The Heritage Bulletin Blog ran from July 2012 to January 2020, covering a huge range of subjects, from a day in the archives, to extracts from the WVS bulletins, and histories of various WVS/WRVS services.
It’s 219 articles have become a valuable resource in themselves, why not search them or just browse to discover something new.
This week the Heritage Bulletin Blog comes to you in the form of our first podcast. Have a listen to Matthew McMurray talking about his inspiration for the archive's upcoming (2018) museum exhibition and journey to get there.
For those who can't listen to the podcast, which I modestly recommend, the transcript is below.
This last week I have been putting together my first ever museum exhibition plan and it’s fascinating how the approach of museums differs from that of archives. I had merrily sat down with the idea that I was going to come up with a story, nice and ordered and linear and then write some beautiful text and add some nice pictures; What my colleague rather inelegantly called the ‘book on the wall’ approach. This though, to misquote Mr Punch is ‘not the way to do it’!
Some research later and some sage advice from those with more experience than my none in museum exhibition design and I was trepidatiously ready to begin.
The key, apparently, with any museum exhibition is to start from the objects, let them tell your story. Hmmm I thought to myself as I visualised the towers of several million pieces of paper in our strong rooms and rather fewer objects and felt despondent.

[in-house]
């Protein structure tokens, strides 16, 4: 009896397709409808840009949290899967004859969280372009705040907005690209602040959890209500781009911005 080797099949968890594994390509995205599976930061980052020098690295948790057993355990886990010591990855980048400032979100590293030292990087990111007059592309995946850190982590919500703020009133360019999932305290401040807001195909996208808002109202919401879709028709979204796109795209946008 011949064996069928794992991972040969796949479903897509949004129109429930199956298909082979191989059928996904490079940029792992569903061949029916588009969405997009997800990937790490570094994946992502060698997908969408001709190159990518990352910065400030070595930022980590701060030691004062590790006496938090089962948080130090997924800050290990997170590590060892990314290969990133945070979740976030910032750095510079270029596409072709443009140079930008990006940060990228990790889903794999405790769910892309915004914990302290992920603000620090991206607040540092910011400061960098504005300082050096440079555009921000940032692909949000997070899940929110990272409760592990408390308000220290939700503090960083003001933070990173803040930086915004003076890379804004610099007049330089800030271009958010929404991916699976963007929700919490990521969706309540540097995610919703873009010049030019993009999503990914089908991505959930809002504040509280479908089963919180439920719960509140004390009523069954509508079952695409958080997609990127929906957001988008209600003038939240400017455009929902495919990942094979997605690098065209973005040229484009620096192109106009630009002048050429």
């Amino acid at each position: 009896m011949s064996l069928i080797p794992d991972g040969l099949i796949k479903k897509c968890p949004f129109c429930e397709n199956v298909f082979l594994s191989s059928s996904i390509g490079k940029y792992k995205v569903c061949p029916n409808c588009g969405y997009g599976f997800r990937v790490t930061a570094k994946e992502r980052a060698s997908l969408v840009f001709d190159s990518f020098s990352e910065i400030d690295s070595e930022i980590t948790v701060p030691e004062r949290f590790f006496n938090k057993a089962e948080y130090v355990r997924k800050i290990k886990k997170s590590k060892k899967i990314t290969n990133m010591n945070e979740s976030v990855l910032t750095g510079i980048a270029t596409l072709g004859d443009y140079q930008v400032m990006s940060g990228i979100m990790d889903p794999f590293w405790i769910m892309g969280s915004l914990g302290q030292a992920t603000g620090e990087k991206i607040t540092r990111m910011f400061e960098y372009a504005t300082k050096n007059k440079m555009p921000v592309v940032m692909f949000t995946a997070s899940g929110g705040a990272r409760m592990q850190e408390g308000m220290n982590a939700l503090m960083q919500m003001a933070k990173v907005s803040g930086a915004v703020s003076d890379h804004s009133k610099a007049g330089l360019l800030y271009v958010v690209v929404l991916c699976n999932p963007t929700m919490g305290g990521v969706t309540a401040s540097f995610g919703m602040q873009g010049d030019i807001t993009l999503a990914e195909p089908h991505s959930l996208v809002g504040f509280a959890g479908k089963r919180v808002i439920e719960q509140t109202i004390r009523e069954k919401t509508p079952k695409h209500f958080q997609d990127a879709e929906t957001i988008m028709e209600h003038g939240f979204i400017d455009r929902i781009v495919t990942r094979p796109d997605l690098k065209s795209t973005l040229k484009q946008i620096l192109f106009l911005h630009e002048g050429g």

While as an archivist I love nothing more than reading reams of text (preferably with footnotes) apparently not everyone else does, Horror I thought.
Visual impact is unsurprisingly the order of the day, with interactive displays for different levels of understanding from children to adults, short and sweet descriptions (in 25-30 words) and constant repetition. As a lover of detail, as someone who prefers to use ten words when one will do, and also someone who makes every effort to use the English language in all its glory, how was I going to inculcate my audience to the amazing work of the Royal Voluntary Service with so few words.
The answer was a single thread. Most great enterprises come from a small idea, and as a colleague said rather poetically in an e-mail today, quoting the 14th century proverb ‘Great oaks from little acorns grow’.
Much like a tin of Ronseal paint, Royal Voluntary Service has always done what it says on the tin, provided ‘Voluntary Service’. Our founder Lady Reading, whose portrait stares down and scrutinises my every action here in the archive, was the epitome of that ideal which she championed all her life with a zeal most could never hope to match. I have read volumes of her speeches, letters and writing and I find myself repeating her grand eloquent style frequently, in-fact this podcast is becoming a good example. But my point here is that a single bright thread came into my mind and I pulled at it.
In her 1970 treatise entitled simply ‘Voluntary Service’ she said
“Voluntary Service is a coloured thread in the fabric of a Nation and without that thread the fabric is neither as beautiful nor as strong as it should be”
That single coloured thread is literally going to run through my exhibition joining disparate activities and ideas into a story of voluntary service over 80 years; joining objects from wartime uniforms to models of Atlantic longboats and medals denoting a thousand years of service beyond self.
That single thread now has a lot to answer for and the ideas are coming thick and fast.